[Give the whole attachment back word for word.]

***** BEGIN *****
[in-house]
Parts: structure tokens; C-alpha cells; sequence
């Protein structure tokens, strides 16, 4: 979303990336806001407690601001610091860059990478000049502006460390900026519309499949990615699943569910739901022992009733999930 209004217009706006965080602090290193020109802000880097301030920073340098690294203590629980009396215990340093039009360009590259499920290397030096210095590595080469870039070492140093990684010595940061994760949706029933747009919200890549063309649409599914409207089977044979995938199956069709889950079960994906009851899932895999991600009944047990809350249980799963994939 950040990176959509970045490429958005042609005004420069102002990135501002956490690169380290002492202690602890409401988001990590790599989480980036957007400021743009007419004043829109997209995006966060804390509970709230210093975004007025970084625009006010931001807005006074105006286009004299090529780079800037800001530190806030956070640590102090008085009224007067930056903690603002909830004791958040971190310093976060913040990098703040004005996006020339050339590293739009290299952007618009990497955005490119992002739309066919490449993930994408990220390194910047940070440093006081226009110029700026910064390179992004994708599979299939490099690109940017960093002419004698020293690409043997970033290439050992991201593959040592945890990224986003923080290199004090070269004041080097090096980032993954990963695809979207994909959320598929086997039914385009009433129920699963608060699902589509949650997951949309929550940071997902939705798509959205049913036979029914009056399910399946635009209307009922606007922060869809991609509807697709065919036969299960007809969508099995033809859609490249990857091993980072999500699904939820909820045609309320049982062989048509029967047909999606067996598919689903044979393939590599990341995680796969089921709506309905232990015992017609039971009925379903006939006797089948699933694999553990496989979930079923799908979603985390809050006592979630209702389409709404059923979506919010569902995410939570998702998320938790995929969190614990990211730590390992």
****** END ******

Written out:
[in-house]
Parts: structure tokens; C-alpha cells; sequence
């Protein structure tokens, strides 16, 4: 979303990336806001407690601001610091860059990478000049502006460390900026519309499949990615699943569910739901022992009733999930 209004217009706006965080602090290193020109802000880097301030920073340098690294203590629980009396215990340093039009360009590259499920290397030096210095590595080469870039070492140093990684010595940061994760949706029933747009919200890549063309649409599914409207089977044979995938199956069709889950079960994906009851899932895999991600009944047990809350249980799963994939 950040990176959509970045490429958005042609005004420069102002990135501002956490690169380290002492202690602890409401988001990590790599989480980036957007400021743009007419004043829109997209995006966060804390509970709230210093975004007025970084625009006010931001807005006074105006286009004299090529780079800037800001530190806030956070640590102090008085009224007067930056903690603002909830004791958040971190310093976060913040990098703040004005996006020339050339590293739009290299952007618009990497955005490119992002739309066919490449993930994408990220390194910047940070440093006081226009110029700026910064390179992004994708599979299939490099690109940017960093002419004698020293690409043997970033290439050992991201593959040592945890990224986003923080290199004090070269004041080097090096980032993954990963695809979207994909959320598929086997039914385009009433129920699963608060699902589509949650997951949309929550940071997902939705798509959205049913036979029914009056399910399946635009209307009922606007922060869809991609509807697709065919036969299960007809969508099995033809859609490249990857091993980072999500699904939820909820045609309320049982062989048509029967047909999606067996598919689903044979393939590599990341995680796969089921709506309905232990015992017609039971009925379903006939006797089948699933694999553990496989979930079923799908979603985390809050006592979630209702389409709404059923979506919010569902995410939570998702998320938790995929969190614990990211730590390992």